Friday, September 18, 2020

The 2016 Presidential Election

 I expect that I probably don't need to tell you how many times in the last 20 years, and last 4 years, I've contemplated the awfulness of democracy in the United States. We elect the president through an antiquated system that throws far too much power to less populous states. The number of people in Congress was limited back in the early 20th century, so that the number of electors in no way reflects the current population distribution. (There's an article about the Electoral College at, if you want more details.)

Al Gore won the popular vote in 2000 by about a half-million votes. Hillary Clinton won the popular vote in 2016 by nearly three million votes. She lost the Electoral College owing to fewer than 80,000 votes for Trump in three states, of which at least one had serious voter suppression issues. I want to also mention that the Republicans in the Senate collectively received ~24M fewer votes than their Democratic opponents. None of this is democratic.

Consider what the last few years have been like:

  • Mitch McConnell holding a vacant Supreme Court seat open in hopes of a Republican victory.
  • Two new conservative justices appointed; Merrick Garland never even getting a vote.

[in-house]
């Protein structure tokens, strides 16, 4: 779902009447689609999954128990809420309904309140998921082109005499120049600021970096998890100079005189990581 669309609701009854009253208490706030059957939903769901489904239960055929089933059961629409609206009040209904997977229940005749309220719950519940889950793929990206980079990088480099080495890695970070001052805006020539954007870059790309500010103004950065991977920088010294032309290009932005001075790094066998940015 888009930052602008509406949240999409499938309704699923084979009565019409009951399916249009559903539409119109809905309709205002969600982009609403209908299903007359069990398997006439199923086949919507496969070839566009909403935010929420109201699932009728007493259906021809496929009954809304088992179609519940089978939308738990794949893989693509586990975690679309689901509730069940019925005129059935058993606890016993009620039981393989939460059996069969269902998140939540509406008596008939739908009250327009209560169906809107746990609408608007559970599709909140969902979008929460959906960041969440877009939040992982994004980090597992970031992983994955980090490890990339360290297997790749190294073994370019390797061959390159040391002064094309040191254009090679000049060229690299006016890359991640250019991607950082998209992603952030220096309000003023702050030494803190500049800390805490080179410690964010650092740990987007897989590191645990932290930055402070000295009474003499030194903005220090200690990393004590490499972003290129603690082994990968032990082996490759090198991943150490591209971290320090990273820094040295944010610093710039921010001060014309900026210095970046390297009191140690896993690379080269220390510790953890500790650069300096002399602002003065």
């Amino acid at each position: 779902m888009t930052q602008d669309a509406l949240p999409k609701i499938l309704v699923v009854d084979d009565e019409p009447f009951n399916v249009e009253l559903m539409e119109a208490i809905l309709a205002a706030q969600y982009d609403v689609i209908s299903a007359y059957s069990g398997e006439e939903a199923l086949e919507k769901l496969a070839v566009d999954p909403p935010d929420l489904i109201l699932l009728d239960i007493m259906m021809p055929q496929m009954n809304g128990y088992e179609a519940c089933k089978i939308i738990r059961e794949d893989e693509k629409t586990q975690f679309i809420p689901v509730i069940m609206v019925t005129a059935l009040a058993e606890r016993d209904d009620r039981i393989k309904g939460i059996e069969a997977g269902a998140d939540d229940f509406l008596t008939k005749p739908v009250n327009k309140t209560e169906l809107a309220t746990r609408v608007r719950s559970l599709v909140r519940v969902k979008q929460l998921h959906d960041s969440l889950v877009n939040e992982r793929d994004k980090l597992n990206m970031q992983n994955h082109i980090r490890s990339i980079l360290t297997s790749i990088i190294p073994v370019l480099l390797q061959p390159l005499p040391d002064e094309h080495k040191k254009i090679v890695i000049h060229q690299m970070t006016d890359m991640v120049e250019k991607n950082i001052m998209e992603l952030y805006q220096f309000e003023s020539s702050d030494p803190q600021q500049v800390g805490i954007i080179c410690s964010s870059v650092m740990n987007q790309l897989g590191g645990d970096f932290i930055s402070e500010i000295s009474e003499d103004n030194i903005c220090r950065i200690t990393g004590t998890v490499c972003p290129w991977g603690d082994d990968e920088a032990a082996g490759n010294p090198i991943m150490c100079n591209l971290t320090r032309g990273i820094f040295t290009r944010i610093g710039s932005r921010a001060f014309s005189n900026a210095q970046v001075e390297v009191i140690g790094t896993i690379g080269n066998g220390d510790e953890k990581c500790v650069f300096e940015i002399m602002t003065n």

• Rollbacks of environmental protections.
  • Russian attacks on the 2016 and 2020 elections.
  • The widespread replacement of career civil servants with cronies.
  • An astounding degree of corruption.
  • The Attorney General acting as the president's lawyer, not our lawyer.
  • 200,000 Americans dead of the coronavirus.
  • Attacks on LGTBIQA+ protections and people.
And now Justice Ruth Bader Ginsburg, who should have retired during the Obama Administration, is gone, and there is a good chance that we'll have yet another conservative justice on the Supreme Court. 

This isn't the will of the people, and, again, don't ever tell me the parties are the same. And don't ever tell me that the tyranny of the minority is a good thing.

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